(This one’s for me. You all can just go on about your business. Unless, of course, you do this, too.)
I’m a dreamer. I like to think big. Always have. It’s a trait for which I have my mother to thank and it has taken me far in life: traveling the world, hosting radio shows, writing and publishing my own book. But sometimes this sky’s-the-limit thinking gets me in trouble. Sometimes my reach exceeds my grasp.
Case in point: My Gut Check eating plan. It’s a lovely plan and one that I got away from me a few weeks after I started it. Why? Lots of reasons: travel, moving, and the stress of getting my book done being some of them. But whether they are reasons or rationalizations is beside the point. The point is I paired that very ambitious plan with several other plans (I will exercise vigorously every day! I will drink 60 oz. of water every day! I will meditate every day!) and as I’ve always done when I try to tackle too many things at once, I got overwhelmed and did none of them very well.
So here’s my Self-Care Saturday advice for me (and if it applies, for you, too): Set goals that are realistic and attainable.
Realistic depends on outside forces. Attainable depends on you.
Become a world-famous novelist? Attainable … but not realistic. I could do the writing and make the calls and jump through the hoops but I can’t determine what publishers and the buying public will do.
Run a marathon? Realistic … but not attainable. At least not for me. Even when I was in great aerobic shape my joints couldn’t handle the pounding. I do not come from good running stock.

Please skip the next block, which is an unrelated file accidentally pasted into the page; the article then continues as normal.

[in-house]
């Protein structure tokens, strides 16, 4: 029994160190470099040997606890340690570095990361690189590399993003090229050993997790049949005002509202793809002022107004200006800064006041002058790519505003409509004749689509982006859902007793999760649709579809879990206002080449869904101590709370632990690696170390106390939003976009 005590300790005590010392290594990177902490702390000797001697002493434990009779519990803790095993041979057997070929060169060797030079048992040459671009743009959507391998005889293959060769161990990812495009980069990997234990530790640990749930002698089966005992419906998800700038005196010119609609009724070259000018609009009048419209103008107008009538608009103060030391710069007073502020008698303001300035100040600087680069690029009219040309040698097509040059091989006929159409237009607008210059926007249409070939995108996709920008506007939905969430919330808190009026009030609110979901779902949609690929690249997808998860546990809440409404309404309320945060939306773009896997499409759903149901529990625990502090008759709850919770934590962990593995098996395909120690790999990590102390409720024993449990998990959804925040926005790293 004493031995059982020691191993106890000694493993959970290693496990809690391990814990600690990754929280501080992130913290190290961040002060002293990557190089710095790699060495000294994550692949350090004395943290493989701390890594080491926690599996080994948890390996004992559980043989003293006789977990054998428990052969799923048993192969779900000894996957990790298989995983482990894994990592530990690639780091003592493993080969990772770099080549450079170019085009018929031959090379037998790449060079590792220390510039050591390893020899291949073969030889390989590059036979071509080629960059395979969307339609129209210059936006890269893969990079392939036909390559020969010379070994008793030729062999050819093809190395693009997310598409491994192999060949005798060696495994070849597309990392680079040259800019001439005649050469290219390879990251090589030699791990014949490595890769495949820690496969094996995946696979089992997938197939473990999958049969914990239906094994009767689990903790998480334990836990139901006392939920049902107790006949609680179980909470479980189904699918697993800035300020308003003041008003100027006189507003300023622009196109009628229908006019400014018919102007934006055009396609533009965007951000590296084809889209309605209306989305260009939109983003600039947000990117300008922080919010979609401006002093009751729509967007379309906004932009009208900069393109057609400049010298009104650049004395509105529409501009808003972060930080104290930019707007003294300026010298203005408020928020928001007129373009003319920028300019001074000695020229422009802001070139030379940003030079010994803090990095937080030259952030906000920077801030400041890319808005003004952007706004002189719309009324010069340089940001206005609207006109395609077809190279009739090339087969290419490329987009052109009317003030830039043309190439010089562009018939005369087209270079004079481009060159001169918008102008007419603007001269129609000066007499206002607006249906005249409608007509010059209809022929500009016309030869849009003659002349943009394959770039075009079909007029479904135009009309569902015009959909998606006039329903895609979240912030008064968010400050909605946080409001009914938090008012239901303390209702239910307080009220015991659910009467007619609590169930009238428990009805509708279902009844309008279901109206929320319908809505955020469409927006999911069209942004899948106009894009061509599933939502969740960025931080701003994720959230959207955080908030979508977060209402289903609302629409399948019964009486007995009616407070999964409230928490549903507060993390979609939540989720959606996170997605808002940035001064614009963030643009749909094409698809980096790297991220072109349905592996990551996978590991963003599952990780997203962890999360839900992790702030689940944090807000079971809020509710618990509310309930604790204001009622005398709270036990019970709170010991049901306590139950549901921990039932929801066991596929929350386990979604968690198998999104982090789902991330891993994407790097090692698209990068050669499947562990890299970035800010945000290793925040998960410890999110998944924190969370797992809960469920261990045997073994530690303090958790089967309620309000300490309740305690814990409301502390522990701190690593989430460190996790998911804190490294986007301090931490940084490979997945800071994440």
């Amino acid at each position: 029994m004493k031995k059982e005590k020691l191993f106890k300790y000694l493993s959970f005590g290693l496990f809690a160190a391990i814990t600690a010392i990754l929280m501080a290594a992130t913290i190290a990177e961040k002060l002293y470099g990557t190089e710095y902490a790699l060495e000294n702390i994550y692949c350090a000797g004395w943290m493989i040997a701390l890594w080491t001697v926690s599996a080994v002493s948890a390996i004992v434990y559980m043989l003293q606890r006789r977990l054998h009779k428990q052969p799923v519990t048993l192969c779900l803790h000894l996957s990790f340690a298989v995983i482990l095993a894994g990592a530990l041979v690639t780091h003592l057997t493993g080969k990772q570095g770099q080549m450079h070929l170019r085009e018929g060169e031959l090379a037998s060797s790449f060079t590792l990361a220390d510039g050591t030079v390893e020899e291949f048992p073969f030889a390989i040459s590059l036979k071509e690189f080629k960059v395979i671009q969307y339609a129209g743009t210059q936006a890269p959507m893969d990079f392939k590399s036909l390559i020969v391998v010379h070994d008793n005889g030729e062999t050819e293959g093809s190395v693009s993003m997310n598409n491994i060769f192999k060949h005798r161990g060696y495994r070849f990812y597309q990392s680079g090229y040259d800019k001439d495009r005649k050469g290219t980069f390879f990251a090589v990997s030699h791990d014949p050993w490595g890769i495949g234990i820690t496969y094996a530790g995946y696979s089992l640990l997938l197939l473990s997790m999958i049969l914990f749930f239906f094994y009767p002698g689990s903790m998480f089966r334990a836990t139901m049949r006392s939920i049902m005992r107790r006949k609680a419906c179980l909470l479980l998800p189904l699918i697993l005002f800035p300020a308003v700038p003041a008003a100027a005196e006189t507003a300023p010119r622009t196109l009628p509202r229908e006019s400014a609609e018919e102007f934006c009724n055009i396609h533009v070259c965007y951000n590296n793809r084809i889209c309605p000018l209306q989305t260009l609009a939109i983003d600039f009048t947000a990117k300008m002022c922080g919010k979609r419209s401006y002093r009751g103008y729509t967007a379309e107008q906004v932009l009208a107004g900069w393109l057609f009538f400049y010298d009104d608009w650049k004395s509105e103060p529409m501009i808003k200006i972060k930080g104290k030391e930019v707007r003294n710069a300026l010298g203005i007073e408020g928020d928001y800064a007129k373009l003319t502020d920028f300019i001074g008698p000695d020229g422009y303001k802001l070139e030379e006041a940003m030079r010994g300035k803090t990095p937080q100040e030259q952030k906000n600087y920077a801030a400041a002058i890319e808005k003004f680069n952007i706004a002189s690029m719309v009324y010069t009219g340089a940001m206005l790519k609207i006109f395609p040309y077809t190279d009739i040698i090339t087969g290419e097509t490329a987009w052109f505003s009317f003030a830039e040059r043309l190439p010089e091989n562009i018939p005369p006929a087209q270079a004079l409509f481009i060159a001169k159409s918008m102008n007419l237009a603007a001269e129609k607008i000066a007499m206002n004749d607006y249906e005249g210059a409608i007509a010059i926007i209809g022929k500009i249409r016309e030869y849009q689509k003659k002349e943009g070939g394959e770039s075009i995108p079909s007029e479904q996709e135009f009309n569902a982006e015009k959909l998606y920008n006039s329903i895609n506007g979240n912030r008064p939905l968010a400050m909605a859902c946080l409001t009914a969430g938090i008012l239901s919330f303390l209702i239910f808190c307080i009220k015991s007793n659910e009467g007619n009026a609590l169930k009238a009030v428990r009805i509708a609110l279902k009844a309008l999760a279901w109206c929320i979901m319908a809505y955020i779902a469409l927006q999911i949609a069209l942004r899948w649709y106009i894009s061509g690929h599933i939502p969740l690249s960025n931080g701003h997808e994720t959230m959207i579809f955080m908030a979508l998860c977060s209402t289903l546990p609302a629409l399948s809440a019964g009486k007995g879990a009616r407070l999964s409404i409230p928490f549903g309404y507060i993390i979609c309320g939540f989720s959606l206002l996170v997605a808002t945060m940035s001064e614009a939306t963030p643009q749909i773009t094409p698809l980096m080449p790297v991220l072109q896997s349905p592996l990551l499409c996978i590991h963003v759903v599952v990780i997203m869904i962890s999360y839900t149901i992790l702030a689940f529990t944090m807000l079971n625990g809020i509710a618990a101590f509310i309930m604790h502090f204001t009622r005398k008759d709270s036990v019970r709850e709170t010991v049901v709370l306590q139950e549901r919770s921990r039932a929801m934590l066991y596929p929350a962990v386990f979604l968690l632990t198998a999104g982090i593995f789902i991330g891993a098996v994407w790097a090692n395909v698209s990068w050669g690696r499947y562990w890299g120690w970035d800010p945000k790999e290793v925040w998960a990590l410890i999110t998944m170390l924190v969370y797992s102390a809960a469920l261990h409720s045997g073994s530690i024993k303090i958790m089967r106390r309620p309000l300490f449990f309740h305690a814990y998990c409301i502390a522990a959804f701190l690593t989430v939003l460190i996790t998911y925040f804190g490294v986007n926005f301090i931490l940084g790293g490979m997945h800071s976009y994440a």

So, how could I make these goals more realistic and attainable?
If I want to write, I can write. I can even write a novel, giving myself a set time or a word-count requirement per day. For me, a life-long writer, that’s possible.
Run a marathon? Nah. But I can walk a 5K, then a 10K, then a half if I want to. I’ve even walked a marathon. Took me 8 hours and my feet looked like hamburger at the end, but I did it!
So, what I’ve resolved to do for now is to follow the lead of my friend Debbie, who has made some wonderful changes in her lifestyle and is looking fabulous. What’d she do? Phases. She focused on one aspect at a time. So that’s my plan for myself right now. One change at a time.
The current mode? Exercise. I’m committed to doing a minimum of 10,000 steps and 30 minutes of “very active” movement every day. It’s less stressful, it’s more realistic, and it’s attainable. After I’ve got this “down” I’ll move on to the next challenge.
How about you? Have you found it easier to make changes when the parameters are more modest? I’d love to hear your stories. The comments box is open and it’s hungry.